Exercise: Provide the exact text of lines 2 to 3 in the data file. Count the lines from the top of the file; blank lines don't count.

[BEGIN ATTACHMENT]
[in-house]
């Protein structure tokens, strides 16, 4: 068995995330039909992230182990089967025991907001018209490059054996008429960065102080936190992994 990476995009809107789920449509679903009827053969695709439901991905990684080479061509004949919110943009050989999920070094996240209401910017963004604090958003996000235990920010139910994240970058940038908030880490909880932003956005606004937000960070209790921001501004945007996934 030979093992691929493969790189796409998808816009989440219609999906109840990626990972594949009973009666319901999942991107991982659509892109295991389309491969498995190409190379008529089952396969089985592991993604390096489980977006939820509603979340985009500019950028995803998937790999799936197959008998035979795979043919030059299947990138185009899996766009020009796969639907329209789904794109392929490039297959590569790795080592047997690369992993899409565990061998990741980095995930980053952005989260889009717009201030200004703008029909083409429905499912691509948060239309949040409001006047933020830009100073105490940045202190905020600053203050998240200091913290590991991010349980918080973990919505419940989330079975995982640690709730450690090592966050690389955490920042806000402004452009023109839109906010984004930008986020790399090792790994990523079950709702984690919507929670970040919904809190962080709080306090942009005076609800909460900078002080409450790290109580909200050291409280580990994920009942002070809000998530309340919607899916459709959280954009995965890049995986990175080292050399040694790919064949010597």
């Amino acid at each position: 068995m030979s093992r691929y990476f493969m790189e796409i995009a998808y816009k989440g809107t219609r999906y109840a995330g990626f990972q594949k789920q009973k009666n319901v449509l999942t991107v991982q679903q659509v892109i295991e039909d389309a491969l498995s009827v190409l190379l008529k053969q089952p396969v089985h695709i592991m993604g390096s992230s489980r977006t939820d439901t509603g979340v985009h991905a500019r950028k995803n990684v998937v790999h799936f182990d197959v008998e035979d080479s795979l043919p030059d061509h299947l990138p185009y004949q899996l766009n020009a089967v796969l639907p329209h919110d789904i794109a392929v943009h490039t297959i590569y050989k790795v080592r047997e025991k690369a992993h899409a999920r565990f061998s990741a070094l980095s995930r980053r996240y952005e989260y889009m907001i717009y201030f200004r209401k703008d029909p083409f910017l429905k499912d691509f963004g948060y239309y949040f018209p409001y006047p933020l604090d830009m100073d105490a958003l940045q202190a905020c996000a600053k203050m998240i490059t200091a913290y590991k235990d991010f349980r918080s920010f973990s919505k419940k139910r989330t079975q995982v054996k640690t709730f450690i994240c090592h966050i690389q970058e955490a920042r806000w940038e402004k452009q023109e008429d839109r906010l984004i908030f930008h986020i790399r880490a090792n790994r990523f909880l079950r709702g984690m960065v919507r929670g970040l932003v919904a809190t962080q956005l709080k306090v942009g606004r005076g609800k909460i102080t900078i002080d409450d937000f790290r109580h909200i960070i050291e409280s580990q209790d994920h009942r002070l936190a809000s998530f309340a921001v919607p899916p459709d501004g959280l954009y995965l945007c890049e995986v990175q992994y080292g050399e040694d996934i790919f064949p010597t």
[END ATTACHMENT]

């Protein structure tokens, strides 16, 4: 068995995330039909992230182990089967025991907001018209490059054996008429960065102080936190992994 990476995009809107789920449509679903009827053969695709439901991905990684080479061509004949919110943009050989999920070094996240209401910017963004604090958003996000235990920010139910994240970058940038908030880490909880932003956005606004937000960070209790921001501004945007996934 030979093992691929493969790189796409998808816009989440219609999906109840990626990972594949009973009666319901999942991107991982659509892109295991389309491969498995190409190379008529089952396969089985592991993604390096489980977006939820509603979340985009500019950028995803998937790999799936197959008998035979795979043919030059299947990138185009899996766009020009796969639907329209789904794109392929490039297959590569790795080592047997690369992993899409565990061998990741980095995930980053952005989260889009717009201030200004703008029909083409429905499912691509948060239309949040409001006047933020830009100073105490940045202190905020600053203050998240200091913290590991991010349980918080973990919505419940989330079975995982640690709730450690090592966050690389955490920042806000402004452009023109839109906010984004930008986020790399090792790994990523079950709702984690919507929670970040919904809190962080709080306090942009005076609800909460900078002080409450790290109580909200050291409280580990994920009942002070809000998530309340919607899916459709959280954009995965890049995986990175080292050399040694790919064949010597």
């Amino acid at each position: 068995m030979s093992r691929y990476f493969m790189e796409i995009a998808y816009k989440g809107t219609r999906y109840a995330g990626f990972q594949k789920q009973k009666n319901v449509l999942t991107v991982q679903q659509v892109i295991e039909d389309a491969l498995s009827v190409l190379l008529k053969q089952p396969v089985h695709i592991m993604g390096s992230s489980r977006t939820d439901t509603g979340v985009h991905a500019r950028k995803n990684v998937v790999h799936f182990d197959v008998e035979d080479s795979l043919p030059d061509h299947l990138p185009y004949q899996l766009n020009a089967v796969l639907p329209h919110d789904i794109a392929v943009h490039t297959i590569y050989k790795v080592r047997e025991k690369a992993h899409a999920r565990f061998s990741a070094l980095s995930r980053r996240y952005e989260y889009m907001i717009y201030f200004r209401k703008d029909p083409f910017l429905k499912d691509f963004g948060y239309y949040f018209p409001y006047p933020l604090d830009m100073d105490a958003l940045q202190a905020c996000a600053k203050m998240i490059t200091a913290y590991k235990d991010f349980r918080s920010f973990s919505k419940k139910r989330t079975q995982v054996k640690t709730f450690i994240c090592h966050i690389q970058e955490a920042r806000w940038e402004k452009q023109e008429d839109r906010l984004i908030f930008h986020i790399r880490a090792n790994r990523f909880l079950r709702g984690m960065v919507r929670g970040l932003v919904a809190t962080q956005l709080k306090v942009g606004r005076g609800k909460i102080t900078i002080d409450d937000f790290r109580h909200i960070i050291e409280s580990q209790d994920h009942r002070l936190a809000s998530f309340a921001v919607p899916p459709d501004g959280l954009y995965l945007c890049e995986v990175q992994y080292g050399e040694d996934i790919f064949p010597t």